Research ArticleBIOPHYSICS

Entropic effects enable life at extreme temperatures

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Science Advances  01 May 2019:
Vol. 5, no. 5, eaaw4783
DOI: 10.1126/sciadv.aaw4783
  • Fig. 1 Correlation between the abundance of tethered lipids and growth temperature in archaea.

    The percentage of tethered lipids in the membranes of three different archaea organisms was found to increase with increasing external growth temperature (1214).

  • Fig. 2 Kinetic analysis of leakage of encapsulated CF from liposomes.

    (A) Structures of monolayer-forming tethered lipids T32 and T36 and bilayer-forming untethered lipid U16. (B to D) Temperature-dependent CF release profile from liposomes prepared from T32 (B), T36 (C), and U16 (D). Data points show replicate results; solid curves are global fits to rate theory across all of the data in each graph simultaneously (see Materials and Methods). (E) Calculated enthalpy (ΔH) and entropy (ΔS) of activation for encapsulated CF leakage from liposomes using Eyring equation (see the “Kinetic analysis” section). Thermodynamic parameters were calculated using replicates from two separate liposome preparations with different diameters (~80 and ~200 nm). (F) Effect of temperature on Gibbs free energy of activation for CF leakage through 80-nm liposomes. Gibbs free energy was calculated at different temperature (22°, 37°, 50°, 60°, and 70°C) using the Gibbs fundamental equation (ΔG = ΔHTΔS). (G) Change in enthalpy (ΔΔH) for T32 (green) and T36 (blue) compared to ΔH obtained for U16. Student’s t test revealed no significant difference in ΔH between the two tethered lipids and between the data from different liposome diameters (and, hence, membrane curvature). (H) Change in entropy (ΔΔS) for T32 (green) and T36 (blue) compared to ΔS obtained for U16.

  • Fig. 3 Computational modeling of bilayer and monolayer membranes.

    (A) Correlation between membrane thickness measured experimentally by atomic force microscopy (AFM) and MD simulations. (B) Lateral diffusion coefficient of lipids in the membrane determined by MD simulation. (C) Correlation between variance in area per lipid determined by MD at different temperatures and experimental CF leakage rates obtained at different temperatures (Pearson r correlation = 0.63, P = 0.07). The dashed lines represent the 95% confidence band of the best-fit line. (D) Correlation between lipid lateral diffusion determined by MD and experimental CF leakage rates at different temperatures (Pearson r correlation = 0.87, P = 0.002). The dashed lines represent the 95% confidence band of the best-fit line. (E) Correlation between lipid self-diffusion determined by MD and experimental CF leakage rates at different temperatures (Pearson r correlation = 0.98, P < 0.0001). The dashed lines represent the 95% confidence band of the best-fit line.

  • Fig. 4 First-order entropy of lipid torsions.

    (A to D) Entropy analysis based on MD simulations with AMBER 14 (34) using GAFF (35) and Lipid14 (36) parameters, with TIP3P water, of membranes with and without CF restrained at a target depth in one leaflet in the presence of 150 mM KCl. (A) Simulation snapshot of CF restrained in the T32 monolayer membrane (100 ns, 300 K, 64 lipids). (B and C) First-order entropy of lipid torsions as a function of torsion position, where torsion 1 is at the top of the membrane and torsion 26 is at the bottom (A). Results are shown here for the unbranched methylene chain (B) and phytanyl chain (C) of each lipid. Red, untethered (U16) lipids; green, tethered (T32) lipids; solid lines, CF present in the membrane; dashed lines, CF absent from the membrane. The first-order entropy reported for each torsion is a per lipid average over all 64 instances of the torsion in the 64 lipid molecules of the tethered membrane simulations or the 128 lipid molecules of the untethered membrane simulations. (D) Effect of the presence of CF in the membrane on the first-order torsional entropy (in cal mol−1 K−1) per lipid of the simulated T32 and U16 lipid membranes, partitioned by lipid chain and bilayer leaflet (top versus bottom).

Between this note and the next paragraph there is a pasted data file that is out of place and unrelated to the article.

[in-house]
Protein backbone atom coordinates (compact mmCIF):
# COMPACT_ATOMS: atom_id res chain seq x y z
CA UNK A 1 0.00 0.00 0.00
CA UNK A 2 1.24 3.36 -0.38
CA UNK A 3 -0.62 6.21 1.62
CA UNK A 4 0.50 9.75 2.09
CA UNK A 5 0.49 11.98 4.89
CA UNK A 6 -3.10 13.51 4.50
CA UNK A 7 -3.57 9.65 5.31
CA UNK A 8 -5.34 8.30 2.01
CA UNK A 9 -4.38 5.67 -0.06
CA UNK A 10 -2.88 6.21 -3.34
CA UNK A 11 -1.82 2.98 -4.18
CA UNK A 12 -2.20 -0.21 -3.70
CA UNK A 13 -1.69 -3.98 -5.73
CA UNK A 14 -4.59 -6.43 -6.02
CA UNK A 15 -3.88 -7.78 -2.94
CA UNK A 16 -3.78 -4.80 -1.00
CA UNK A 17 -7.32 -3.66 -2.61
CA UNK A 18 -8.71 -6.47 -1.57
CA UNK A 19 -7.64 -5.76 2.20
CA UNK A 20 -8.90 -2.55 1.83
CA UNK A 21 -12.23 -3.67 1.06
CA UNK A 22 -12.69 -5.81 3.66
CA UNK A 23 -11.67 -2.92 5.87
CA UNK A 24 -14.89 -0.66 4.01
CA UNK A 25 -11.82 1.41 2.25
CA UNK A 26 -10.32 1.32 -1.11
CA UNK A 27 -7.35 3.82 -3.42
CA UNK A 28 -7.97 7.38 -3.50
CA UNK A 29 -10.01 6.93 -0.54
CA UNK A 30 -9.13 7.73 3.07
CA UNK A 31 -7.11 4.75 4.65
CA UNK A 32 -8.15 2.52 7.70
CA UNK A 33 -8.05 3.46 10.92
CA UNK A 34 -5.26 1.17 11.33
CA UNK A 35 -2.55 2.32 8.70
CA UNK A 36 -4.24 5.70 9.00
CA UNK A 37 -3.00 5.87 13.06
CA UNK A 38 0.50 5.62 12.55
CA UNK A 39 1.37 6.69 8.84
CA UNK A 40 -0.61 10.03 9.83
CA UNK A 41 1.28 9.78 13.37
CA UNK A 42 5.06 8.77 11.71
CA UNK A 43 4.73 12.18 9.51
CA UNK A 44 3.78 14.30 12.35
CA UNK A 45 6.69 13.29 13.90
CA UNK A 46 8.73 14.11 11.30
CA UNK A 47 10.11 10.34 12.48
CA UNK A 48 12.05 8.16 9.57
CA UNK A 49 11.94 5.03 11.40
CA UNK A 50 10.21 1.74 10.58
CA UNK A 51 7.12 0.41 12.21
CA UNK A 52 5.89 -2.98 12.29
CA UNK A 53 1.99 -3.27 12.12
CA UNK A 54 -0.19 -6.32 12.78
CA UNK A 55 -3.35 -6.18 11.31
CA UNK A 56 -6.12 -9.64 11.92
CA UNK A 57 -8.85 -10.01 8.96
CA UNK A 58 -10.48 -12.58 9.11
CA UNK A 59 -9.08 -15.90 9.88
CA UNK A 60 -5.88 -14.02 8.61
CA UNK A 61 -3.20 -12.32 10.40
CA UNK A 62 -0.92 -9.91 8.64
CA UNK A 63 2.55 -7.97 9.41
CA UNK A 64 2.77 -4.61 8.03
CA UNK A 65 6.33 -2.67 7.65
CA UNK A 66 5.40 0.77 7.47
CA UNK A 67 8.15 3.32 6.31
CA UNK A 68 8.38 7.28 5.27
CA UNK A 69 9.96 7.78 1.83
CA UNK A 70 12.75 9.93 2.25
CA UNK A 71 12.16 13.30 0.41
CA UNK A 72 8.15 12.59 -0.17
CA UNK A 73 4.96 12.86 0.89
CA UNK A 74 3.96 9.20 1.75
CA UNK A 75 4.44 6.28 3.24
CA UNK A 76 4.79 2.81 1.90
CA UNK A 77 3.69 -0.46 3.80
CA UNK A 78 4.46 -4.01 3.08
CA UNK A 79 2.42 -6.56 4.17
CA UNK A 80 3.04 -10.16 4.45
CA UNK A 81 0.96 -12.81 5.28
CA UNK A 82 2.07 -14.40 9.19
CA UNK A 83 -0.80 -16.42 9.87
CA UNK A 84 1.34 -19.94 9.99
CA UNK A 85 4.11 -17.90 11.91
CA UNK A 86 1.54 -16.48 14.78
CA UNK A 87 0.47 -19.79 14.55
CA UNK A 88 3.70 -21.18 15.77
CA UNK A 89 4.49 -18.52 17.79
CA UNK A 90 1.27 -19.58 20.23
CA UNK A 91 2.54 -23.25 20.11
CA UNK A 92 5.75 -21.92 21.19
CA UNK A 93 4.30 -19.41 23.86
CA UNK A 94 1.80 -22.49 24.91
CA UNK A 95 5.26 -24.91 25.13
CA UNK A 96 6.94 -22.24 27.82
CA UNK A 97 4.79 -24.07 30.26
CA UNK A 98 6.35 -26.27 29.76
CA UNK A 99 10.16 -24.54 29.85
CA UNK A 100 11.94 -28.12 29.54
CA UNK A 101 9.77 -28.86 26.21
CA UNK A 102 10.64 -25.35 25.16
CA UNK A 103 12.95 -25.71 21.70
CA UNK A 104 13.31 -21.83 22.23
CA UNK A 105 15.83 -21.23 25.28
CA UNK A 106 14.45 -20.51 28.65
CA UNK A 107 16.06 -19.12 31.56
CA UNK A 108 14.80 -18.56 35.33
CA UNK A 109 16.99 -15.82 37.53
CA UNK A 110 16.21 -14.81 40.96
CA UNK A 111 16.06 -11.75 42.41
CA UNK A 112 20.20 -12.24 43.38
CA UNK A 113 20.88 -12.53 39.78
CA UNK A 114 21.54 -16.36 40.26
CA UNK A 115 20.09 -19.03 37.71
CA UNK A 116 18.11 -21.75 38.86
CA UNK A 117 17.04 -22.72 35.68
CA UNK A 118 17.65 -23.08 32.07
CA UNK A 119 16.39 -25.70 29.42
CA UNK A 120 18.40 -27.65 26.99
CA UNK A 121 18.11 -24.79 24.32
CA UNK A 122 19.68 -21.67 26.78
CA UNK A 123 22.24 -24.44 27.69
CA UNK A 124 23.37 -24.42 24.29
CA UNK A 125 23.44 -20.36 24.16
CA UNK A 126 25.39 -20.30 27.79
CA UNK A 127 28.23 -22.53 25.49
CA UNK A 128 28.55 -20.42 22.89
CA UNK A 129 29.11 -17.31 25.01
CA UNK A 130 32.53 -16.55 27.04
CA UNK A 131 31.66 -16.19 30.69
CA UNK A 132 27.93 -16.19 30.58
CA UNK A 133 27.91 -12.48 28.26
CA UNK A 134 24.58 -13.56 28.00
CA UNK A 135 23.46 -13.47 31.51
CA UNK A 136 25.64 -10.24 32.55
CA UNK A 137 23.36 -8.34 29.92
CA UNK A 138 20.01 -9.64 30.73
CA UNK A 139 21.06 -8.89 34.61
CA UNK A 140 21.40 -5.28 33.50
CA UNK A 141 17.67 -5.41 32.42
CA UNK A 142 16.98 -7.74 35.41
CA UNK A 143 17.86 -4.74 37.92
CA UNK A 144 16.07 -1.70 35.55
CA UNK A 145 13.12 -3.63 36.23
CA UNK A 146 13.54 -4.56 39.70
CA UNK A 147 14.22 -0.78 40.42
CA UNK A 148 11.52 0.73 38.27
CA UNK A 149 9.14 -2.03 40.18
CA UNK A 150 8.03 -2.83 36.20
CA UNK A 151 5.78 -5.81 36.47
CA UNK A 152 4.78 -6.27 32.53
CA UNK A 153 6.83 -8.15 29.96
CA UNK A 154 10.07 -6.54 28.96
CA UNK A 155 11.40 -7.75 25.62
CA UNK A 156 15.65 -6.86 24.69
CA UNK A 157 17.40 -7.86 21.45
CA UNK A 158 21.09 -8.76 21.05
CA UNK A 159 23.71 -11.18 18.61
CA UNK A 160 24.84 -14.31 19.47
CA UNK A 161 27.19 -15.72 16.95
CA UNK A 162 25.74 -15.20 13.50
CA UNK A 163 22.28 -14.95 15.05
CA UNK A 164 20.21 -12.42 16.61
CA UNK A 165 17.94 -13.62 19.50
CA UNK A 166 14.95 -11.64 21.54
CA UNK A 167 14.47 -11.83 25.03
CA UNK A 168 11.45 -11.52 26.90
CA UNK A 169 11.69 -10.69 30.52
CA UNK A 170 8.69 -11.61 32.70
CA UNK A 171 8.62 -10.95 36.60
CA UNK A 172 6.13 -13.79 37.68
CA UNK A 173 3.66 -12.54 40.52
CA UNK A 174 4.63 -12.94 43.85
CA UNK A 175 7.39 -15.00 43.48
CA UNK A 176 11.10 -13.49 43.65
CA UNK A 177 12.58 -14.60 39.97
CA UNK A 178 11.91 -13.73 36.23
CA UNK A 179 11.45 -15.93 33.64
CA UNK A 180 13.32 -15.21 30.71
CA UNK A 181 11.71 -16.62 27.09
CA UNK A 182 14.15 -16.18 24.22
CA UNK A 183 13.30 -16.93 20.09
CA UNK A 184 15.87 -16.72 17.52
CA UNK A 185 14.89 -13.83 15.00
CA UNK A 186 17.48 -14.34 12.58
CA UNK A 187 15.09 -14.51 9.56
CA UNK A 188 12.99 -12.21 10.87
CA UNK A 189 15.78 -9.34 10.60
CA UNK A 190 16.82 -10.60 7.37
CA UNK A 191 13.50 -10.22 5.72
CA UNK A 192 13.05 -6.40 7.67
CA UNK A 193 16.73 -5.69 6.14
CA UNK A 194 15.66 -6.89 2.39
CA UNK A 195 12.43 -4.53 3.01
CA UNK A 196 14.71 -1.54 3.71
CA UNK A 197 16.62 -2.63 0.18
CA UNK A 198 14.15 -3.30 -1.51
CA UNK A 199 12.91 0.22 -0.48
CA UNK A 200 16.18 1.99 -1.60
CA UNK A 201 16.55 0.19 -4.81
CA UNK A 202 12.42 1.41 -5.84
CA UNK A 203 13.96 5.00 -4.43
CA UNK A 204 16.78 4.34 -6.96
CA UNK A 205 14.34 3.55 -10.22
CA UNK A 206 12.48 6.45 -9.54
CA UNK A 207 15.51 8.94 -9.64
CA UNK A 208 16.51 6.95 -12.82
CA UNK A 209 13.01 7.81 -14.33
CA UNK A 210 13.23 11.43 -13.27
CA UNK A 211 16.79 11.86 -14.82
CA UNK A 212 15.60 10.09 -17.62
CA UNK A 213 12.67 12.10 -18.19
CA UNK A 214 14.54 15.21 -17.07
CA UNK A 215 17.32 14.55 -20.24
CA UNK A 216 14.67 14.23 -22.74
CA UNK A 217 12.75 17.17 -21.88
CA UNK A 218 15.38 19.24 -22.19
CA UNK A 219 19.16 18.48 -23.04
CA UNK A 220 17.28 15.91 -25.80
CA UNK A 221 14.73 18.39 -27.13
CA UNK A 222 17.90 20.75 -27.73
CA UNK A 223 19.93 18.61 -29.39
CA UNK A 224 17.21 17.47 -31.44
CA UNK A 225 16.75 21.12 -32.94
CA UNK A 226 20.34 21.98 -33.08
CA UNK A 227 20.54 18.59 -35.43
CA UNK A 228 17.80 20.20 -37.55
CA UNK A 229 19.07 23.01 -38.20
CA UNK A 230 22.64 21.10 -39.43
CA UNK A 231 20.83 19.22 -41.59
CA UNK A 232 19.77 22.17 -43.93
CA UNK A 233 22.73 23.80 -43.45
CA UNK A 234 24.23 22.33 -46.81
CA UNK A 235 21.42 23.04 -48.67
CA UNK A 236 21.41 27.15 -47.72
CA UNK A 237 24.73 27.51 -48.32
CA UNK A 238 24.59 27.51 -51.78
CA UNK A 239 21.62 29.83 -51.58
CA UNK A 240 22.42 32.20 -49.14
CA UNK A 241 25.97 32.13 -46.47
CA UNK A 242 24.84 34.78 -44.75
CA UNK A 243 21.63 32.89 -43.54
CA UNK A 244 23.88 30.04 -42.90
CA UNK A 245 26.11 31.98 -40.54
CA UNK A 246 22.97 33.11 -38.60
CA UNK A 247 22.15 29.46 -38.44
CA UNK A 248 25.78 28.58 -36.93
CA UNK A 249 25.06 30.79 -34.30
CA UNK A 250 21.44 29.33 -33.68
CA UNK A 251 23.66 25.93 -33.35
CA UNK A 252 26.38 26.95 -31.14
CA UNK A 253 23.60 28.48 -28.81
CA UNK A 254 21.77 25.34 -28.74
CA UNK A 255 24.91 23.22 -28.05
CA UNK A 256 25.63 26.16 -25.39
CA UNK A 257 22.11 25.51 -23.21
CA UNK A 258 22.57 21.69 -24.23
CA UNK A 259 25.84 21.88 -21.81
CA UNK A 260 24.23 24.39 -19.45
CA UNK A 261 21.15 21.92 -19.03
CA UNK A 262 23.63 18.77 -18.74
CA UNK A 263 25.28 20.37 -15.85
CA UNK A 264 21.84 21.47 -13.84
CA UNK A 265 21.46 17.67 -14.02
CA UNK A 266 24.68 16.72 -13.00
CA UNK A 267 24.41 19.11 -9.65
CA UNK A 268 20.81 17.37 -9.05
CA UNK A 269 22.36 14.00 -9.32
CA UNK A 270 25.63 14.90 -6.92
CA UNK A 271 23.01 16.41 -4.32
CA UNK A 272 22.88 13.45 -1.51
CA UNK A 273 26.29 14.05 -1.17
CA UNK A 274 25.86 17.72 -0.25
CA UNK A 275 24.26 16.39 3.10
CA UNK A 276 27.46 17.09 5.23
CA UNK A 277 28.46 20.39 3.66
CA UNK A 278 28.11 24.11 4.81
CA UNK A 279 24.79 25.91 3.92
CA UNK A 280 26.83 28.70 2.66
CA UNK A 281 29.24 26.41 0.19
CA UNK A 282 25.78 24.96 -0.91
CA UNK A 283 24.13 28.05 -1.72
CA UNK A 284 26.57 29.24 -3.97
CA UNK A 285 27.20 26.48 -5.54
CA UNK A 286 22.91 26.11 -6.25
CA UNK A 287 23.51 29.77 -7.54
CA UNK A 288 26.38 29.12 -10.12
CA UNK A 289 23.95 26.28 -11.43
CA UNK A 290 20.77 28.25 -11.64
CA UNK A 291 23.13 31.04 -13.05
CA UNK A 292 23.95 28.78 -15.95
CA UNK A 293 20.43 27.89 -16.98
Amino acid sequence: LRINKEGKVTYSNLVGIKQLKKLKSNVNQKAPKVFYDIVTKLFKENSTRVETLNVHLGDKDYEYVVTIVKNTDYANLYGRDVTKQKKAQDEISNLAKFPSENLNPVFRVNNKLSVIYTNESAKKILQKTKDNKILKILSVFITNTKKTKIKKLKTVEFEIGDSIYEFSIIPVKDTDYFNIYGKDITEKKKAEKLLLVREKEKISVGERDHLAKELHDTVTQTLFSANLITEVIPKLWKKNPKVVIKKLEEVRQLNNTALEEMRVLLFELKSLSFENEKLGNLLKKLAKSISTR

Supplementary Materials

  • Supplementary material for this article is available at http://advances.sciencemag.org/cgi/content/full/5/5/eaaw4783/DC1

    Fig. S1. Synthesis and characterization of archaea-inspired lipids.

    Fig. S2. Liposome radius distribution.

    Fig. S3. Time dependence of CF leakage at different temperatures for ~80-nm liposomes.

    Fig. S4. Temperature-dependent CF release profile from liposomes ~200 nm in diameter.

    Fig. S5. Cross-sectional views of simulated membranes.

    Fig. S6. Experimental and simulated measurements of membrane thickness.

    Fig. S7. Self-diffusion and lateral diffusion of lipids in simulated membranes.

    Fig. S8. Area per head group in simulated membranes.

    Fig. S9. Correlation plots for the variance in area per lipid.

    Fig. S10. Structures of U16 and T32 lipids including the position of C117 for each lipid.

  • Supplementary Materials

    This PDF file includes:

    • Fig. S1. Synthesis and characterization of archaea-inspired lipids.
    • Fig. S2. Liposome radius distribution.
    • Fig. S3. Time dependence of CF leakage at different temperatures for ~80-nm liposomes.
    • Fig. S4. Temperature-dependent CF release profile from liposomes ~200 nm in diameter.
    • Fig. S5. Cross-sectional views of simulated membranes.
    • Fig. S6. Experimental and simulated measurements of membrane thickness.
    • Fig. S7. Self-diffusion and lateral diffusion of lipids in simulated membranes.
    • Fig. S8. Area per head group in simulated membranes.
    • Fig. S9. Correlation plots for the variance in area per lipid.
    • Fig. S10. Structures of U16 and T32 lipids including the position of C117 for each lipid.

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